October 1, 2010:
Another powerful intelligence weapon has been moved to Afghanistan from Iraq. In the next seven months, U.S. and NATO forces will help collect biometric (fingerprints, iris scan and photo) data on 1.65 million Afghans, and provide that data to the Afghan government for new ID cards. For the government, this will make it more difficult for criminals, Taliban and Islamic radicals in general to infiltrate the government, or just operate freely. The U.S. has already been collecting biometric from those they arrest, or otherwise encounter and want to positively identify. This database already has over 400,000 people in it. This data makes it easier to figure who is naughty and who is not.
All this began during the war in Iraq. Early on in the war on terror, the Department of Defense adopted many practices that major police departments had long employed. One of the more useful techniques is biometrics. That is, every time the troops encounter a "person of interest", they don't just take their name and address, they also use portable electronic tools to take fingerprints, a eye (iris) scan and photos. All this is stored in a database, which eventually contained hundreds of thousands of records for Iraqis, Afghans, and other "persons of interest".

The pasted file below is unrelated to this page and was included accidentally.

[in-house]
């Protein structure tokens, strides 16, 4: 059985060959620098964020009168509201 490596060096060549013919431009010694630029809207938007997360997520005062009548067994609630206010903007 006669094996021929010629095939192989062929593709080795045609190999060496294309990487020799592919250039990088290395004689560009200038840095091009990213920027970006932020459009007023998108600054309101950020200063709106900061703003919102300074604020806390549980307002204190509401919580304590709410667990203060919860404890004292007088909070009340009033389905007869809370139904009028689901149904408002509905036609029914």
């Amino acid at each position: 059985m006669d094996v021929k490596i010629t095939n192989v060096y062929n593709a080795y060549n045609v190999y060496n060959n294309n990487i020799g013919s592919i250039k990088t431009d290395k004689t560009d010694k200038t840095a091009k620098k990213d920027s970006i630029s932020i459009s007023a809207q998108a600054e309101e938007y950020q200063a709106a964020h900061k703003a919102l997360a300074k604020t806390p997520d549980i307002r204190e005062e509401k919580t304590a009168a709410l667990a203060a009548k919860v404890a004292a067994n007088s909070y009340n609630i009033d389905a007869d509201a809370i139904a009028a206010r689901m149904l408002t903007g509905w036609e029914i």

The fingerprints are particularly useful, because when they are stored electronically, you can search and find out immediately if the print you have just lifted from somewhere else, like off the fragment of a car bomb, is in there or not. The digital photos, from several angles, are also useful, because these pictures are run through software that creates a numeric "ID" that can be used by security cameras to look for some one specific, or for finding someone from a witness description. Other nations are digitizing their mug shots, and this enables these people to be quickly checked against those in the American database.
For decades, the U.S. military has regularly collected huge amounts of information from accidents, or even combat encounters. So now, it's no surprise that forensics teams examine each bombing (car or roadside) and combat scene, to see if they can get fingerprints. Often bomb makers are found this way, because raids frequently encounter suspicious characters, but no evidence that can lock them up.
It only takes about two minutes per subject to take the biometric data, so any suspicious characters are added to the database. Now, after several years of this, raiding parties know to grab any guy who seems to panic at the sight of the biometrics equipment coming out. The terrorists know that biometrics is bad news for them, and they fear it.
Combat troops now get training on how to use the biometrics gear, and everyone now accepts that this stuff is a powerful weapon in the war against terrorists. Shifting this expertise to creating very difficult-to-fake Ids is not a large leap.